News & Politics  
comments_image Comments

Reverse Aging: Easier Than You Think

A landmark experiment suggests reverse aging needn't be relegated to the realm of science fiction.

Continued from previous page


Langer defines mindfulness not in the Buddhist sense of meditation and detachment, but rather as being aware enough to notice subtle changes in ourselves and in our environment. The health implications of such alertness are obvious: If we notice small shifts in how we feel, we can address problems before they become acute. She argues we will also begin to realize that the distinction we make between being "sick" and "well" is often arbitrary and usually unhelpful, in that it prompts us to bounce back and forth between willful ignorance of our body's workings and helpless dependence on a medical professional.

Langer wrote a best-selling book on mindfulness in 1990, and this latest volume may also climb the charts: A Hollywood movie focusing on the counterclockwise experiment, starring Jennifer Aniston as the research psychologist, is scheduled for release next year. No doubt the renewed interest in Langer's research reflects a widespread fear of aging among baby boomers, many of whom will resonate to her ideas. How many have the discipline to follow through on her recommendations is another question. Living a fully engaged life in which we constantly question not only society's assumptions about aging but also our own ingrained beliefs is a bit more involved than getting a Botox injection.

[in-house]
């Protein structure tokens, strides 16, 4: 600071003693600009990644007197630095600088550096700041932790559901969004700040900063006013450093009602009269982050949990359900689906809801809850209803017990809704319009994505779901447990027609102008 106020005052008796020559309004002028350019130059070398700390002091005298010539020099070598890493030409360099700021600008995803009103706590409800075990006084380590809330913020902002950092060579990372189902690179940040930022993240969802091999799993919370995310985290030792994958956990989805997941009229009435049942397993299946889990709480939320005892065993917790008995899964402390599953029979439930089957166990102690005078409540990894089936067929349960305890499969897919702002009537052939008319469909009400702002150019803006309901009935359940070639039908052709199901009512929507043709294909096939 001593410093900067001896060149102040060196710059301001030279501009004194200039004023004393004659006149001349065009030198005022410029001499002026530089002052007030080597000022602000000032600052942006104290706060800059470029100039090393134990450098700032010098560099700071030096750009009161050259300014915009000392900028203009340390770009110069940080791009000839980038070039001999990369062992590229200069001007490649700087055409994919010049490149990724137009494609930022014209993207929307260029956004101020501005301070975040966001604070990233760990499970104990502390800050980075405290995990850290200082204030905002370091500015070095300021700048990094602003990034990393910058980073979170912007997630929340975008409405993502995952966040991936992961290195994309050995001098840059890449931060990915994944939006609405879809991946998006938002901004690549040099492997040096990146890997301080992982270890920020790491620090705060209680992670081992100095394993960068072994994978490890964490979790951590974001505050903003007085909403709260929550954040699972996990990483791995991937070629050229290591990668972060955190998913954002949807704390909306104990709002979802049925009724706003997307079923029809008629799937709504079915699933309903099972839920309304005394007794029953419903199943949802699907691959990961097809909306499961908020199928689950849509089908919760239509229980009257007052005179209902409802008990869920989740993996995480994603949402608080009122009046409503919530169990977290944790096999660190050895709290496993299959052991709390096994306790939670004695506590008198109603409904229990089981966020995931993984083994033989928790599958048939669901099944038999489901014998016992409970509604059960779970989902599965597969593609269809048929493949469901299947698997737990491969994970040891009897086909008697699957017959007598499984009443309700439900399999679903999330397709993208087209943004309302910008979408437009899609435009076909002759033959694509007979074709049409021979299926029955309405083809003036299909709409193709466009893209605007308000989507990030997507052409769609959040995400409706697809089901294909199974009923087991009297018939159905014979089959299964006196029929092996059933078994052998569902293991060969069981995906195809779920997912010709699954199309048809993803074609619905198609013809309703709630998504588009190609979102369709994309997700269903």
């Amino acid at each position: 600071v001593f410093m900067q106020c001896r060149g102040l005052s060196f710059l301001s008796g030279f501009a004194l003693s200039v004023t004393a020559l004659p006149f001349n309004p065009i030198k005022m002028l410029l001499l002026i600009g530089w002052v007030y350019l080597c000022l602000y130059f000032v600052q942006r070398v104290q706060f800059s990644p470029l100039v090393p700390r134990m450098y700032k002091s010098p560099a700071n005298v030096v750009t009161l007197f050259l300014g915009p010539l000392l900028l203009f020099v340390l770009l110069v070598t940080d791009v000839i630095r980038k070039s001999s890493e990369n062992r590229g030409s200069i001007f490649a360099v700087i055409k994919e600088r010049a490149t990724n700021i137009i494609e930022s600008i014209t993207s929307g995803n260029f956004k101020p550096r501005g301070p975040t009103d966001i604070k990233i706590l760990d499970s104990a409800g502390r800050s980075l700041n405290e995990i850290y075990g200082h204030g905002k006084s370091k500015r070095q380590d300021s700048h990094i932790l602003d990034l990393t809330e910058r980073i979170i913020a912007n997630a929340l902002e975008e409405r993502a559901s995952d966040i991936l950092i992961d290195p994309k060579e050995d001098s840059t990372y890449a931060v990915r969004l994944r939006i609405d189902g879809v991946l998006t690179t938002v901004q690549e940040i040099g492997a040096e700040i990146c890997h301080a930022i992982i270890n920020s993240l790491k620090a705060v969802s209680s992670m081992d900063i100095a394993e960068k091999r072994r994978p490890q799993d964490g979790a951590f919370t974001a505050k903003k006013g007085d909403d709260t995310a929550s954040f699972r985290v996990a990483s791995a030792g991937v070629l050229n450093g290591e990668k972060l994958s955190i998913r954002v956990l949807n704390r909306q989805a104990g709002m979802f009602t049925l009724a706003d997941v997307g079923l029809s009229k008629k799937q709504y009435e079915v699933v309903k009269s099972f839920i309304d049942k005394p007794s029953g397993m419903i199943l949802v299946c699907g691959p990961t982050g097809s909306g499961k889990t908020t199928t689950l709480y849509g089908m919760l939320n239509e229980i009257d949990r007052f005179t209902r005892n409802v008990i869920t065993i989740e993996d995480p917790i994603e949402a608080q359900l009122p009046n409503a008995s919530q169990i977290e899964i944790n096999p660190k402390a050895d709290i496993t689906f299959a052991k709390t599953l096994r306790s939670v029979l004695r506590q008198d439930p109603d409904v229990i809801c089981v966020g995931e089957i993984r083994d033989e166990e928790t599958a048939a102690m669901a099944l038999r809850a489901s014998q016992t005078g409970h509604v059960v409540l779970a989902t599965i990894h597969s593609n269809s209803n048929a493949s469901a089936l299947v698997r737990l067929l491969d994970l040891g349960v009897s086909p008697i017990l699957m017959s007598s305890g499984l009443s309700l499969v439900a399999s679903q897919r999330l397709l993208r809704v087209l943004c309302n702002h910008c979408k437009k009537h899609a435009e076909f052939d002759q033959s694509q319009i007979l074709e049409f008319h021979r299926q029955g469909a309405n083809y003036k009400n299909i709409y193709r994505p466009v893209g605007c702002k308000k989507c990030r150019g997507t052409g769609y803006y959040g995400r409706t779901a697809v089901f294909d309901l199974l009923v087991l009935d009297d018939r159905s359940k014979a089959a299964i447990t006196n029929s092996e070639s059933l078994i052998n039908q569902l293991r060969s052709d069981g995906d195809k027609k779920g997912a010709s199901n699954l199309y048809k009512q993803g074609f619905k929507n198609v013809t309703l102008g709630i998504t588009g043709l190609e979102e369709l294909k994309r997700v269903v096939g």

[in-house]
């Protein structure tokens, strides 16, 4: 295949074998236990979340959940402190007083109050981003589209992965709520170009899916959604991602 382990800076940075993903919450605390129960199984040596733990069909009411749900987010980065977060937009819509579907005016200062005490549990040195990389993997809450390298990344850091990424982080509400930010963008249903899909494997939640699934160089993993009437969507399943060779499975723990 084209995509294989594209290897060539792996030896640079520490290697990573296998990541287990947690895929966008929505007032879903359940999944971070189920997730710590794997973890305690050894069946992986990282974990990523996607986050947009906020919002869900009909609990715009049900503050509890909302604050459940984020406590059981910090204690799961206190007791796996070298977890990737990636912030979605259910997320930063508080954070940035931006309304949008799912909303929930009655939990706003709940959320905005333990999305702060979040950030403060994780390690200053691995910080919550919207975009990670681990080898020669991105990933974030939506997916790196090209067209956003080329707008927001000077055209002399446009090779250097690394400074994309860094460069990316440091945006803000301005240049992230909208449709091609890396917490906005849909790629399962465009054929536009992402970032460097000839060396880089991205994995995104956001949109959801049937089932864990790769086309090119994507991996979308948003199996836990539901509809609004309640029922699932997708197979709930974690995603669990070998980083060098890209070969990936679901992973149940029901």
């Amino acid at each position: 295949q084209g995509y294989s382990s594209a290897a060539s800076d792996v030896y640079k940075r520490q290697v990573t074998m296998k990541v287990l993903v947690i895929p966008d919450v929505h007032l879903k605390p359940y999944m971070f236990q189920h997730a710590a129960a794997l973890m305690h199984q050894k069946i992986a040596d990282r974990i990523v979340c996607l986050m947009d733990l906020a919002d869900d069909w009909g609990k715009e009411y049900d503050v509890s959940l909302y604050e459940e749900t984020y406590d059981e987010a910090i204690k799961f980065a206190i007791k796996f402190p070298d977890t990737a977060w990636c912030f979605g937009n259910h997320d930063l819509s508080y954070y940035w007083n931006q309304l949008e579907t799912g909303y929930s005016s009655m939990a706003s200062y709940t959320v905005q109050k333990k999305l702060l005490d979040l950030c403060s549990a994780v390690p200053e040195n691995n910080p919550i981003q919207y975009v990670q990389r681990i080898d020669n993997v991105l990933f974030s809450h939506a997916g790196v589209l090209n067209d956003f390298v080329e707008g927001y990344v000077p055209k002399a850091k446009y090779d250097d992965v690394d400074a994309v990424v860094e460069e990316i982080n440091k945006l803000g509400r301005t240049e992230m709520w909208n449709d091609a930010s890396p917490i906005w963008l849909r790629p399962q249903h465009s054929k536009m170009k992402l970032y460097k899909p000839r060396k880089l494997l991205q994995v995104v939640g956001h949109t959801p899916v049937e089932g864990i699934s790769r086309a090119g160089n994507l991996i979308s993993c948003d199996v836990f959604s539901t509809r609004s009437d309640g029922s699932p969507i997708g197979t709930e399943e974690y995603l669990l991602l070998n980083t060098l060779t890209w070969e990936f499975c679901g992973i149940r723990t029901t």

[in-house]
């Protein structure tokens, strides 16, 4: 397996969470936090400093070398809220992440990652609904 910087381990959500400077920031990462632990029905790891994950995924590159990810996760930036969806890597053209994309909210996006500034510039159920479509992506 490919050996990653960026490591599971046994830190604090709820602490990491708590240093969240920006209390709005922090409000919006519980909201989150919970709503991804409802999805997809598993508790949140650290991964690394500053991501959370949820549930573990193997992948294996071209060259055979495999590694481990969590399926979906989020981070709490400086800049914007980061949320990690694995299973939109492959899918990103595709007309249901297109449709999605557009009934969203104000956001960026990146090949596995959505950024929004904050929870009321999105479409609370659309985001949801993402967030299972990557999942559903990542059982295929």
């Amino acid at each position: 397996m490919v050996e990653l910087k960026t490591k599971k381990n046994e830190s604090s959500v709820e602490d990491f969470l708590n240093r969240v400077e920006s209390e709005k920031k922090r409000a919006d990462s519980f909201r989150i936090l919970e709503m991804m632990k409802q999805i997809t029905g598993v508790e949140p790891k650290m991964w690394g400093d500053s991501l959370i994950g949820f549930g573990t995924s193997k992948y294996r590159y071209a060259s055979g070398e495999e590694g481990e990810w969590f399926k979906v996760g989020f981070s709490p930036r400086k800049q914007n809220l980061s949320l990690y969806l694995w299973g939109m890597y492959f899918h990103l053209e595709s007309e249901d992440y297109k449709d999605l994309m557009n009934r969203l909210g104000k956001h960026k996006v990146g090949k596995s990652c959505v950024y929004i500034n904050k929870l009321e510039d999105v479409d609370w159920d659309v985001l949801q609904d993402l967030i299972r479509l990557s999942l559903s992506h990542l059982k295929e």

Nevertheless, policymakers and health educators need to be exposed to these concepts. (Her chapter about the consequences of language used by doctors should be taught in medical schools. Does anyone really feel better when told their cancer is "in remission"?) Langer persuasively suggests it is no coincidence that a society that worships youth and considers the elderly somewhat embarrassing is bankrupting itself with health care costs. If pop culture and the mass media equate being old with being weak, helpless and irrelevant, why wouldn't the elderly feel feeble?

So the fountain of youth may in fact be the flood of chemicals in our brain that processes both internal and external messages about old age and dutifully passes them on to our joints, blood vessels and vital organs. Perhaps it's time to start noticing these cerebral downloads and disregard the disempowering ones. Personally, I'm planning to pop in a tape of When Harry Met Sally into the VCR and celebrate the fall of the Berlin Wall. It turns out 1989 was quite a year.

Tom Jacobs is a veteran journalist with more than 20 years experience at daily newspapers. He has served as a staff writer for the Los Angeles Daily News and the Santa Barbara News-Press. His work has also appeared in the Los Angeles Times, Chicago Tribune and Ventura County Star.

See more stories tagged with: